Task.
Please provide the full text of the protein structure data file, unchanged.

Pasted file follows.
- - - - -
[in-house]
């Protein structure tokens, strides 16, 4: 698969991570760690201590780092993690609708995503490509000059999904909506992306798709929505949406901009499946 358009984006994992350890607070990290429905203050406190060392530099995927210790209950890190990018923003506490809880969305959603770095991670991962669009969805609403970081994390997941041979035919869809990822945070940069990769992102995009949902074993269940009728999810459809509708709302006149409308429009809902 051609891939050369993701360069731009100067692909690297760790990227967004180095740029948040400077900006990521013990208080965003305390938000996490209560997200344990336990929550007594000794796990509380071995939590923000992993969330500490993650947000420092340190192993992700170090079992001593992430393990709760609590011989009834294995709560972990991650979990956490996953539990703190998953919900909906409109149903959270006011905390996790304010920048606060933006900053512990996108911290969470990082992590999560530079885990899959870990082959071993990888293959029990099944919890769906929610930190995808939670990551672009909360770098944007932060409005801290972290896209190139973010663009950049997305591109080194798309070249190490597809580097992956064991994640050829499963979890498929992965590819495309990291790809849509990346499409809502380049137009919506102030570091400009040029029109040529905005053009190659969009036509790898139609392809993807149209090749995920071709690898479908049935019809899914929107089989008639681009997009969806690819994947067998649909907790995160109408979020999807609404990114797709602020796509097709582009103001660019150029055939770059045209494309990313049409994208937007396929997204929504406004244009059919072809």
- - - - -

[in-house]
């Protein structure tokens, strides 16, 4: 698969991570760690201590780092993690609708995503490509000059999904909506992306798709929505949406901009499946 358009984006994992350890607070990290429905203050406190060392530099995927210790209950890190990018923003506490809880969305959603770095991670991962669009969805609403970081994390997941041979035919869809990822945070940069990769992102995009949902074993269940009728999810459809509708709302006149409308429009809902 051609891939050369993701360069731009100067692909690297760790990227967004180095740029948040400077900006990521013990208080965003305390938000996490209560997200344990336990929550007594000794796990509380071995939590923000992993969330500490993650947000420092340190192993992700170090079992001593992430393990709760609590011989009834294995709560972990991650979990956490996953539990703190998953919900909906409109149903959270006011905390996790304010920048606060933006900053512990996108911290969470990082992590999560530079885990899959870990082959071993990888293959029990099944919890769906929610930190995808939670990551672009909360770098944007932060409005801290972290896209190139973010663009950049997305591109080194798309070249190490597809580097992956064991994640050829499963979890498929992965590819495309990291790809849509990346499409809502380049137009919506102030570091400009040029029109040529905005053009190659969009036509790898139609392809993807149209090749995920071709690898479908049935019809899914929107089989008639681009997009969806690819994947067998649909907790995160109408979020999807609404990114797709602020796509097709582009103001660019150029055939770059045209494309990313049409994208937007396929997204929504406004244009059919072809």